WASHINGTON – The Supreme Court on Thursday unexpectedly ruled against Alabama in a challenge to its recently redrawn congressional districts, smacking down an argument for “color-blind” boundaries that voting rights advocates feared could have significantly diluted the power of Black voters throughout much of the nation.
The 5-4 decision by Chief Justice John Roberts was a win for voting rights groups and a break with past decisions from the conservative court that have limited the scope of the landmark Voting Rights Act. The decision means states will have to remain mindful of the impact on race when drawing political boundaries.
Roberts’ opinion, joined by the court’s three-justice liberal wing and Justice Brett Kavanaugh, framed Alabama’s argument that race shouldn’t come into play in the decision-making as inconsistent with the court’s precedents. The decision means the state will have to redraw the map it used in the 2022 midterm election, likely to include a second district made up of a majority of African American voters.
What the Supreme Court said in major voting decision
Roberts wrote that Alabama’s argument that mapmakers must be “entirely ‘blind’ to race has no footing in our” earlier decisions. Instead, it’s a more nuanced approach where states shouldn’t let race be the primary factor in deciding how to draw boundaries but it should be considered. “The line that we have drawn is between consciousness and predominance,” he wrote.
Justice Clarence Thomas, in a dissent joined by three other conservatives, said the court’s decision laid bare the gulf between a “color-blind” Constitution and what he has described as the “consciously segregated districting system” in place today.
The question, Thomas wrote, is whether the Voting Rights Act “requires the State of Alabama to intentionally redraw its longstanding congressional districts so that Black voters can control a number of seats roughly proportional to the black share of the state’s population.”
The law, Thomas said, “demands no such thing, and, if it did, the Constitution would not permit it.”
Why does the Supreme Court’s voting decision matter?
The case was the latest to test the scope of the Voting Rights Act, the 1965 law intended to ensure African Americans are not discriminated against at the ballot box. The Supreme Court has weakened the reach of that law in a series of recent decisions at a time when voting itself has become an increasingly partisan issue.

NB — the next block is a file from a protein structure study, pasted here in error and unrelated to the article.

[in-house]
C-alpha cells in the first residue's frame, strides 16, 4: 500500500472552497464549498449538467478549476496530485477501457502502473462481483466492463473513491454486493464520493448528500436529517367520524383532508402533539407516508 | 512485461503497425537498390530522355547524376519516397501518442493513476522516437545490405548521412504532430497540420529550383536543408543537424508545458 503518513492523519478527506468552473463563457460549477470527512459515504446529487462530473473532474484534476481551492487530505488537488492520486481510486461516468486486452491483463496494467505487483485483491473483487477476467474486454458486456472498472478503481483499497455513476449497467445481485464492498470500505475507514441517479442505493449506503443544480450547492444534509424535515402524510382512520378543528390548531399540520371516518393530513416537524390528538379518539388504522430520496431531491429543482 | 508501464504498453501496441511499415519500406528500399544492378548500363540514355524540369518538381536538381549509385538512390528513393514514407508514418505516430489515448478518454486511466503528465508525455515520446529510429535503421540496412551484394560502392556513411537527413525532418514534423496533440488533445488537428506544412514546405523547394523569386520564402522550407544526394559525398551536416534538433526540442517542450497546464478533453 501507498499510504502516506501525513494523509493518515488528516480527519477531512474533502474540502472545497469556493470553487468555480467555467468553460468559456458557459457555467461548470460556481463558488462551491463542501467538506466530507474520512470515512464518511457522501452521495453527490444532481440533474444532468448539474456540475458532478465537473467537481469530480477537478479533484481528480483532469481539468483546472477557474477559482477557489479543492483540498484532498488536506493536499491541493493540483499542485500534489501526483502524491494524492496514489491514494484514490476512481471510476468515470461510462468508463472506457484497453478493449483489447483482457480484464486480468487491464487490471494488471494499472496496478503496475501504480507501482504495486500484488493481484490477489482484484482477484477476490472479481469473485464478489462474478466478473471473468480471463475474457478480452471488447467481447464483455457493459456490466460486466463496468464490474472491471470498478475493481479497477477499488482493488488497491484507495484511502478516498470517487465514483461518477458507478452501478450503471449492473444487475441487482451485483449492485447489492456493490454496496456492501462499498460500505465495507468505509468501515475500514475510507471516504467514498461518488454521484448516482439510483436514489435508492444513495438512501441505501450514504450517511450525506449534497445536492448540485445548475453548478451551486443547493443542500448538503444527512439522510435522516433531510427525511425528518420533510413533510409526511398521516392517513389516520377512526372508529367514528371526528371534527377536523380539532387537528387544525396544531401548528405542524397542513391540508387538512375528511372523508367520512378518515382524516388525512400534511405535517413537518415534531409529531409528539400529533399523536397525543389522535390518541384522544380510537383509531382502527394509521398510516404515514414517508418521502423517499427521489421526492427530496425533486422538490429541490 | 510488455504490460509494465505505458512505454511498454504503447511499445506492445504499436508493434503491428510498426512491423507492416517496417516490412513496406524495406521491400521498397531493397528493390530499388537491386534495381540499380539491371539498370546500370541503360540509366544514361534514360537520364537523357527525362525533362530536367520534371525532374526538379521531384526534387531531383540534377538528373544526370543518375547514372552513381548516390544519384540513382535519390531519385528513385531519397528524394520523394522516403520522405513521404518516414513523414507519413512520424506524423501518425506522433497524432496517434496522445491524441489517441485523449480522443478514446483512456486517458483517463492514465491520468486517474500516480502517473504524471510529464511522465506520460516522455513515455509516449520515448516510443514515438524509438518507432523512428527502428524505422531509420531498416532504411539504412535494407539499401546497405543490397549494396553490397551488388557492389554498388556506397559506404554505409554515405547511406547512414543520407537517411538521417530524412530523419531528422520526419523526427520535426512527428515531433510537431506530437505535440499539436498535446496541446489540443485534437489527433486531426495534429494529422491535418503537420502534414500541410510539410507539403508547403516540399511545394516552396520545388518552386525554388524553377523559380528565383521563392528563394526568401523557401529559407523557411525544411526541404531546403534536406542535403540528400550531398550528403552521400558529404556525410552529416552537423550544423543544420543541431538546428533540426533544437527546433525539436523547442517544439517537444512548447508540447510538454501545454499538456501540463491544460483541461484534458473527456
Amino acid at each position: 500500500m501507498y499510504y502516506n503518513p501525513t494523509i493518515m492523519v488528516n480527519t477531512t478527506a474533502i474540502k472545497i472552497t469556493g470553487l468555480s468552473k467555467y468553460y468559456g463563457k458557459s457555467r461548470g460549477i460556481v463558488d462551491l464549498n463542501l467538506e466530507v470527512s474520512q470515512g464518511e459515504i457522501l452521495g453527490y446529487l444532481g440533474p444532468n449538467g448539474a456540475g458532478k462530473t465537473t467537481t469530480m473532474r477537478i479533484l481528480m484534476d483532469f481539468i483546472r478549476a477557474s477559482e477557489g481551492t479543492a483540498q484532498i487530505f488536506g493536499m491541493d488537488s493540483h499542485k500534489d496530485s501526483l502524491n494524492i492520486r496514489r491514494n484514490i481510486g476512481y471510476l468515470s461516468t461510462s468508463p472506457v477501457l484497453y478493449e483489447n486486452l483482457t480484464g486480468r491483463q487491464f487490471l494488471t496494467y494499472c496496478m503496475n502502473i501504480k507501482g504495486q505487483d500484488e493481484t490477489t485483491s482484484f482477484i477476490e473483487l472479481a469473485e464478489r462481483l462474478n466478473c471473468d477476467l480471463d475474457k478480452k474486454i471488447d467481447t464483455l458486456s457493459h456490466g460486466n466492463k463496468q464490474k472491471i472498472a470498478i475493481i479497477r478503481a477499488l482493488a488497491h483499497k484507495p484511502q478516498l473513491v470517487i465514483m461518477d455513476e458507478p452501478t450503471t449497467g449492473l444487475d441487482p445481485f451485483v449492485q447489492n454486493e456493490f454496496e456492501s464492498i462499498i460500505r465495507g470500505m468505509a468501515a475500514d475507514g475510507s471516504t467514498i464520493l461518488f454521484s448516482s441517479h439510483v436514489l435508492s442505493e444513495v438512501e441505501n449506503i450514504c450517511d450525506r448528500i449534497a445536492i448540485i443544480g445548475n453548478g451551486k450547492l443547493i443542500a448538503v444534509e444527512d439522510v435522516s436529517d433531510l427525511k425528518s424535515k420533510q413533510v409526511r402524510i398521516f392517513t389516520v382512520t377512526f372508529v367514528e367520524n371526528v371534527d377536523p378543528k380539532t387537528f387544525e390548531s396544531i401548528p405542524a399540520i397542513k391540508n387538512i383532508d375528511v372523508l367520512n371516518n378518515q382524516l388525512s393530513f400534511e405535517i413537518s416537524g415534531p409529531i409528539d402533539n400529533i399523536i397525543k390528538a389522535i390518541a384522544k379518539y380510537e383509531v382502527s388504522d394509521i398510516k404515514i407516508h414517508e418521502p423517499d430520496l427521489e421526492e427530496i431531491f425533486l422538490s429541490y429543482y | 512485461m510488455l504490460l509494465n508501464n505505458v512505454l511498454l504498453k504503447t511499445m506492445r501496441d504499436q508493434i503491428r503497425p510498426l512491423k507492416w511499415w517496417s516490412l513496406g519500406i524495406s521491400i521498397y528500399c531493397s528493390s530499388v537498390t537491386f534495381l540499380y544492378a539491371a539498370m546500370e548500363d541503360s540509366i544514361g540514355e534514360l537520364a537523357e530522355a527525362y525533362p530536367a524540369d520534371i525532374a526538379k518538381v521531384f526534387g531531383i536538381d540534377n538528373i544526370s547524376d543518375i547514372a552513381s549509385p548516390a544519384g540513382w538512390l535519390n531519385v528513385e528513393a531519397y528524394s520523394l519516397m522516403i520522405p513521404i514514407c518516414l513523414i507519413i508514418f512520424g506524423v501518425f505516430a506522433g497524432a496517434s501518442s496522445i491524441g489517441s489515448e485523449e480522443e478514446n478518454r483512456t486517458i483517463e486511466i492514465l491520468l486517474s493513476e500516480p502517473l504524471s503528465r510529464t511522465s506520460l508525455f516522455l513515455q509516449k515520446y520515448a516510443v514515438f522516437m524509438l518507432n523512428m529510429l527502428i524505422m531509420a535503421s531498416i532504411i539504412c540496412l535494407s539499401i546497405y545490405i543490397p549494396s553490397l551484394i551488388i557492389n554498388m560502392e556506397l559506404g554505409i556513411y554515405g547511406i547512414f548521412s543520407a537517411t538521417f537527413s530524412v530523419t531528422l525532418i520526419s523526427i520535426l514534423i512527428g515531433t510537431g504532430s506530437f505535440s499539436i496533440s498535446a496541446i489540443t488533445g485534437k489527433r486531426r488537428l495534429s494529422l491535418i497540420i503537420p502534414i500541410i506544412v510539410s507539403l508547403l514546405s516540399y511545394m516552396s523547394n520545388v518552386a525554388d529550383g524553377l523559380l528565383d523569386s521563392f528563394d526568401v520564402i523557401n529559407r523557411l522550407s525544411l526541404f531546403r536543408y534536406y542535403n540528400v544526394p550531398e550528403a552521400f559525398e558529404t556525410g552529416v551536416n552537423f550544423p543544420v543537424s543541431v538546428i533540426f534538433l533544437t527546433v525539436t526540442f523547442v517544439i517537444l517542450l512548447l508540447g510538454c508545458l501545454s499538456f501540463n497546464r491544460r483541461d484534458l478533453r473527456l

It also is one of several major disputes the court is considering this term that deal with race and what efforts governments and other institutions must make to combat discrimination. Later this month, the high court is set to hand down another major opinion challenging the use of affirmative action in college admissions.
What was the Alabama redistricting case about?
At issue were the congressional boundaries Alabama lawmakers drew following the 2020 census that include one district out of seven with a majority of Black voters. African Americans account for more than a quarter of the state’s overall population.
Alabama told the high court that the once-in-a-decade changes to its previous districts were race-neutral and asserted that federal law shouldn’t compel states to draw additional minority districts just because such districts were possible to draw. But the voters challenging Alabama’s map said the state’s interpretation of the Voting Rights Act would significantly undermine its purpose.
The case is Allen v. Milligan.
‘Crucial win.’ Voting group celebrate Alabama decision
The court’s decision was a recognition of the Voting Rights Act’s original purpose, said Legal Defense Fund senior counsel Deuel Ross, who argued the case in October.
“This decision is a crucial win against the continued onslaught of attacks on voting rights,” Ross said. “Because of the state’s sordid and well-documented history of racial discrimination, race must be used to remedy that past and ensure communities of color are not boxed out of the electoral process.”
Alabama Attorney General Steve Marshall, a Republican, offered a short statement calling the decision “disappointing” but asserting that “this case is not over.”
Preserving the status quo on Voting Rights Act
In some states the redistricting process is governed by a non-partisan body, but the endeavor is more often a political one – led by state lawmakers who seek an advantage for their party. The Supreme Court ruled in 2019 that federal courts would not get involved in disputes about partisan gerrymandering.
But racial gerrymandering is another matter, in part because of the Voting Rights Act.
A 1986 Supreme Court decision, Thornburg v. Gingles, sets forth how federal courts are supposed to determine when a congressional map violates the Voting Rights Act. Courts must first consider factors such as whether there is a majority group large enough and compact enough to make up a district. Plaintiffs also must demonstrate that white residents vote together cohesively enough to defeat a minority group’s candidate.
Applying that standard, a three-judge federal court ruled against Alabama last year, concluding that the congressional map likely violated the Voting Rights Act. The court said it didn’t regard the question of whether the maps violated the law “as a close one.” Two of the three judges were nominated by a Republican president.
Responding to an emergency appeal last year, a divided Supreme Court allowed Alabama to use the map in the 2022 midterm elections while the litigation continued. Kavanaugh said that the ruling maintained the status quo ahead of what was then the state’s upcoming primary elections.
Alabama has only one Black member of Congress: Rep. Terri Sewell, a Democrat.